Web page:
Earlier this month, the US Court of Appeals for the Seventh Circuit found that the EEOC was within its investigatory powers to administratively subpoena broad information about a staffing agency’s clients even though it was not investigating a specific charge of discrimination. The EEOC was investigating Aerotek, one of the nation’s largest temporary staffing firms, for potential violations of the Age Discrimination in Employment Act (ADEA). After producing some but not all of the subpoenaed information, Aerotek balked at producing its clients’ names on the grounds that producing the information would harm its business relationships with its clients.

The EEOC moved to enforce the subpoenas, and the United States District Court for the Northern District of Illinois ordered Aerotek to disclose the names of approximately 22,000 clients. Aerotek appealed, and the Seventh Circuit affirmed the order.

Aerotek argued that the district court had erred in ordering Aerotek “to produce the names of more than 22,000 clients when the vast majority of those clients were not related in any manner to the hundreds of job requisitions that the EEOC identified as potentially problematic.” Aerotek argued that the EEOC was simply engaged in a fishing expedition; the Seventh Circuit, however, disagreed. According to the Seventh Circuit, “Aerotek’s objection to the relevance of the information must be considered in this context of the EEOC’s broad power to investigate on suspicion that the ADEA is being violated, without the necessity of bringing a charge.” It further noted that in determining the enforceability of a subpoena, a district court’s function is “narrowly limited . . . it is sufficient if the inquiry is within the authority of the agency, the demand is not too indefinite and the information sought is reasonably relevant.” A court may restrict disclosure that “would impose an unreasonable or undue burden on the party from whom production is sought.” The Seventh Circuit found that Aerotek did not show an unreasonable or undue burden.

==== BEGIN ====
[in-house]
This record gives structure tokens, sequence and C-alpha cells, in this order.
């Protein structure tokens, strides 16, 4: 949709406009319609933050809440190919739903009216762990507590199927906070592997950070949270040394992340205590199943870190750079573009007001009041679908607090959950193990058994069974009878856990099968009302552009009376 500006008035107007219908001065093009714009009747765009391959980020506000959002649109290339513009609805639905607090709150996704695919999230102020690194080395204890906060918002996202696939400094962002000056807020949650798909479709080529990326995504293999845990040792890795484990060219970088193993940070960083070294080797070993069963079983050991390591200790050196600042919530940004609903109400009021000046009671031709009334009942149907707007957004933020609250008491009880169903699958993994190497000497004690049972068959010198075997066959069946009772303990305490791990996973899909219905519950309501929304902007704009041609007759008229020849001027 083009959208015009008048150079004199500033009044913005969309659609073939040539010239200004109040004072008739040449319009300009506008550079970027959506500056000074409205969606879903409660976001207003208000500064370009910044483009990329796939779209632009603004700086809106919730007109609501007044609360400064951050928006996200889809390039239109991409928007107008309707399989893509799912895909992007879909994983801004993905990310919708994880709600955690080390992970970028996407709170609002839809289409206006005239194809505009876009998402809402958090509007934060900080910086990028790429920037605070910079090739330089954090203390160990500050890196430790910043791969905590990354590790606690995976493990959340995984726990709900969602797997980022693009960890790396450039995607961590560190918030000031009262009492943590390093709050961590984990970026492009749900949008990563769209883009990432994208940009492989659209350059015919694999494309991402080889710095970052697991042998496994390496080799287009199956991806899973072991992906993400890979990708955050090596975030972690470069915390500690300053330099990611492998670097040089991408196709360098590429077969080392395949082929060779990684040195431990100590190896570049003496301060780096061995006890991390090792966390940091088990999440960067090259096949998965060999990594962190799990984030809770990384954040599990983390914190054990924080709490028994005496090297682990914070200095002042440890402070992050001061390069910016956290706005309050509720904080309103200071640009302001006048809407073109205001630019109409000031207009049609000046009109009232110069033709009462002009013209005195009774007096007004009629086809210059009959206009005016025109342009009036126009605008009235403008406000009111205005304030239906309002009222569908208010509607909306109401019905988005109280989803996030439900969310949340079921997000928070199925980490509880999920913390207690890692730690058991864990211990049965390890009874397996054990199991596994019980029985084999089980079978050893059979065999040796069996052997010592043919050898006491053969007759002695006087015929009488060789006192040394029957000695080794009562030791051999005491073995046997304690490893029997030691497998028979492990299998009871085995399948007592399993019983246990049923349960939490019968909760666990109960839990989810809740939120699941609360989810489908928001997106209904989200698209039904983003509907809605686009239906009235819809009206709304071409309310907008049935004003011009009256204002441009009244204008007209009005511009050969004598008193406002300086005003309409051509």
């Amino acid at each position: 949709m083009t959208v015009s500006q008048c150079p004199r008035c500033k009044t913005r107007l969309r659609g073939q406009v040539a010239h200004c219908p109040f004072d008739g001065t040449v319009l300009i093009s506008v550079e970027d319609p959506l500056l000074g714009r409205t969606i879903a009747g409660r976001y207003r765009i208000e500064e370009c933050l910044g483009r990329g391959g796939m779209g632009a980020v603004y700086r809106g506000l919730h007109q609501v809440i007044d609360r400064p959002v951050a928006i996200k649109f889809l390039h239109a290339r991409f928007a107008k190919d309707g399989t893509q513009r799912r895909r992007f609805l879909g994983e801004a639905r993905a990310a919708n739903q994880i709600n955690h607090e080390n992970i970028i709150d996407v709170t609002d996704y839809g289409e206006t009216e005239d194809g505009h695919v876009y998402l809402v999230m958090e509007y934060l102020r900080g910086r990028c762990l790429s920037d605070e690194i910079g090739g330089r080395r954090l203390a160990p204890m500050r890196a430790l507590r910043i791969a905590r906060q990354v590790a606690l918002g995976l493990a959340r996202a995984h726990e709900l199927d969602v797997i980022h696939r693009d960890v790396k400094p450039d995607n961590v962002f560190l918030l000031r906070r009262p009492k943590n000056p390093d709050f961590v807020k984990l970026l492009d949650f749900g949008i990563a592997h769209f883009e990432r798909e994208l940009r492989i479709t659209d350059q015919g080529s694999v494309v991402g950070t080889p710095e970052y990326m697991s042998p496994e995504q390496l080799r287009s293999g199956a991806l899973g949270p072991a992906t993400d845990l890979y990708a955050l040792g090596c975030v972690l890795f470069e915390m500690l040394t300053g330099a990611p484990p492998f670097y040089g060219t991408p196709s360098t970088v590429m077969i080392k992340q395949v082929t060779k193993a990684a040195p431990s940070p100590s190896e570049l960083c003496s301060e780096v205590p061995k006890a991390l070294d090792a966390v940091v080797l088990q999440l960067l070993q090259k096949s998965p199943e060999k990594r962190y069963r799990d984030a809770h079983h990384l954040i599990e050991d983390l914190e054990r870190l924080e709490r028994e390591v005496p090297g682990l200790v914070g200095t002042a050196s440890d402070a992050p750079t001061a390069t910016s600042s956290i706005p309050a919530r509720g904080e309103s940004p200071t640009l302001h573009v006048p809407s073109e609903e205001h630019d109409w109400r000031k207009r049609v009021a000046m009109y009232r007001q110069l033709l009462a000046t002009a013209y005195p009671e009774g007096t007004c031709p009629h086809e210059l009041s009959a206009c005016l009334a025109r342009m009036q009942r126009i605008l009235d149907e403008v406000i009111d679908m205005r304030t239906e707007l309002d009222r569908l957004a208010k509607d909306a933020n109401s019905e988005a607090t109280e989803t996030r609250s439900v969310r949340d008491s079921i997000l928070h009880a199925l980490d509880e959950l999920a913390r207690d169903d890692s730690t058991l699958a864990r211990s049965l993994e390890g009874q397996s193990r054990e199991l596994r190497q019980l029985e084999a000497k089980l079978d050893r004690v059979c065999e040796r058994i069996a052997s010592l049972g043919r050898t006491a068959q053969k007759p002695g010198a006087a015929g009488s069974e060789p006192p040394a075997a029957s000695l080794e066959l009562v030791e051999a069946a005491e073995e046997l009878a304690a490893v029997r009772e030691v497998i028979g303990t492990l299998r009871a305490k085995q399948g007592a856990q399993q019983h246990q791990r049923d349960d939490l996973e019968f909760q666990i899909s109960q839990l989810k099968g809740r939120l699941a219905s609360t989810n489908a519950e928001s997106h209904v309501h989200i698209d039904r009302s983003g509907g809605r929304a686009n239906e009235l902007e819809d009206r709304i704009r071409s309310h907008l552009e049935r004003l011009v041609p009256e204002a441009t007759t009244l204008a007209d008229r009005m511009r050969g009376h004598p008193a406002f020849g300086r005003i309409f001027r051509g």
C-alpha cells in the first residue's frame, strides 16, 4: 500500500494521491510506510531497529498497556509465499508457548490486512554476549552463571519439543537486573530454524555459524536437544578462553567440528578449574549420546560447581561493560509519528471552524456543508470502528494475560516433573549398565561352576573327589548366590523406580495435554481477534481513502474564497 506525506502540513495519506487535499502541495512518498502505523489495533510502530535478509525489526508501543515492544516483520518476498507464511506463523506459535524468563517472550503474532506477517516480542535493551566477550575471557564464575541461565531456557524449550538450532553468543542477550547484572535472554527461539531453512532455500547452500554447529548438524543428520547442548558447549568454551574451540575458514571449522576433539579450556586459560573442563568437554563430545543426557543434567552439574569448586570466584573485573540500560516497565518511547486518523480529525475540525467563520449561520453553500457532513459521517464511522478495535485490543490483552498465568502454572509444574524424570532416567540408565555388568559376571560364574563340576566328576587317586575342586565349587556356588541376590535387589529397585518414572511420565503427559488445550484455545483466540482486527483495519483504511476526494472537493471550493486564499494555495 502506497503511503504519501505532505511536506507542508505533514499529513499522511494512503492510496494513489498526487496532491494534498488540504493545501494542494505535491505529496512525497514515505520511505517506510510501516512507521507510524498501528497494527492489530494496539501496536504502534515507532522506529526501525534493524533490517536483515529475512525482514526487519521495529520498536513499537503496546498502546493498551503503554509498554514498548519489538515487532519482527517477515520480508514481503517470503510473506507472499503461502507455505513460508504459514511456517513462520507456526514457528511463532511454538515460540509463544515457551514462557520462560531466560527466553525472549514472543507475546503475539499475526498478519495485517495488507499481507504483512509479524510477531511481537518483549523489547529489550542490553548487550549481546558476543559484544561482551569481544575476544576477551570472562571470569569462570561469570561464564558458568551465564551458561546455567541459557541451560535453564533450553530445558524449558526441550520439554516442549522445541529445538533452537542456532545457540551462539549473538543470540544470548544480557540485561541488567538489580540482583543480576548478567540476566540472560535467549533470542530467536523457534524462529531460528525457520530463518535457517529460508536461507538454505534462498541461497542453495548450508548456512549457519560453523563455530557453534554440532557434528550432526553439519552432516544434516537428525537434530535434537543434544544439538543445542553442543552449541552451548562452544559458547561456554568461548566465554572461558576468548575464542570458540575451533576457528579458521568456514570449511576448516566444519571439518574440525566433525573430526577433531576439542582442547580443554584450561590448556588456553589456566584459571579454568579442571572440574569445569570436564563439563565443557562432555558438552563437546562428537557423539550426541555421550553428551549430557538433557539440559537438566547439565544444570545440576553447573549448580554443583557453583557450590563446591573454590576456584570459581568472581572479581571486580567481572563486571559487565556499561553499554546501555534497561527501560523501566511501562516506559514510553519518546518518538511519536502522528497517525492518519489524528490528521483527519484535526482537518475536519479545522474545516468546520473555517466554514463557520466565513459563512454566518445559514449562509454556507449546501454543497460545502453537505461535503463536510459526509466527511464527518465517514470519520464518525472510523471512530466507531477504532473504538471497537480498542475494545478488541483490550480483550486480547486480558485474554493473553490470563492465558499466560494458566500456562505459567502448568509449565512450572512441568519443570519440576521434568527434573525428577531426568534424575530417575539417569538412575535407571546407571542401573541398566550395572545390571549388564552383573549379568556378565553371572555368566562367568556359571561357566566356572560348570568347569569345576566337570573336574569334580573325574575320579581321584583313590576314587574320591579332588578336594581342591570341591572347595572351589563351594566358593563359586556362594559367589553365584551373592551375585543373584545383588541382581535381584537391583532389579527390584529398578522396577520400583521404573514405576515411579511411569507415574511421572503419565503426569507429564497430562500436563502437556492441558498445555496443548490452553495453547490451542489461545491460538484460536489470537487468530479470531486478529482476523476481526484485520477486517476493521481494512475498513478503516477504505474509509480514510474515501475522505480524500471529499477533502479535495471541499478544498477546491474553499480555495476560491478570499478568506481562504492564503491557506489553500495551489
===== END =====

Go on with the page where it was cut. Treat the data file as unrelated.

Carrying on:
Not surprisingly, the EEOC has weighed in on the Seventh Circuit’s ruling. According to the EEOC’s Chicago Regional Attorney John Hendrickson, “The EEOC consistently prevails in court with its subpoena enforcement actions. Prudent and penny-wise employers should consider using subpoenas as an opportunity to show the government that they complied with EEOC laws and produce the material they have, in lieu of expending resources to delay the investigation. Courts, as the Seventh Circuit did here, defer to the EEOC’s determination as to what should be investigated.”

Jack Rowe, the director of the EEOC’s Chicago District office, also noted “Aerotek has spent significant time and resources fighting the September 2009 subpoena. . . . It ignored the EEOC’s determination that the subpoena was valid, as well as the district court’s determination that EEOC acted within its authority to investigate allegations of discrimination. This is a reminder that no matter how many times EEOC investigations are challenged, we will remain committed to our congressional mandate to investigate and ferret out discrimination.”

What are some takeaways from this decision? First, do not forget that the EEOC has broad powers to investigate discrimination and does not need to wait for a charging party to do so. Second, the standard for enforcement of the EEOC’s subpoena is not a high bar—is the inquiry (1) within the authority of the agency, (2) not too indefinite, and 3) seeking information reasonably relevant without imposing an unreasonable or undue burden? Finally, the EEOC is willing to enforce its subpoenas and it, unlike most private companies, does not care how much it costs to do so.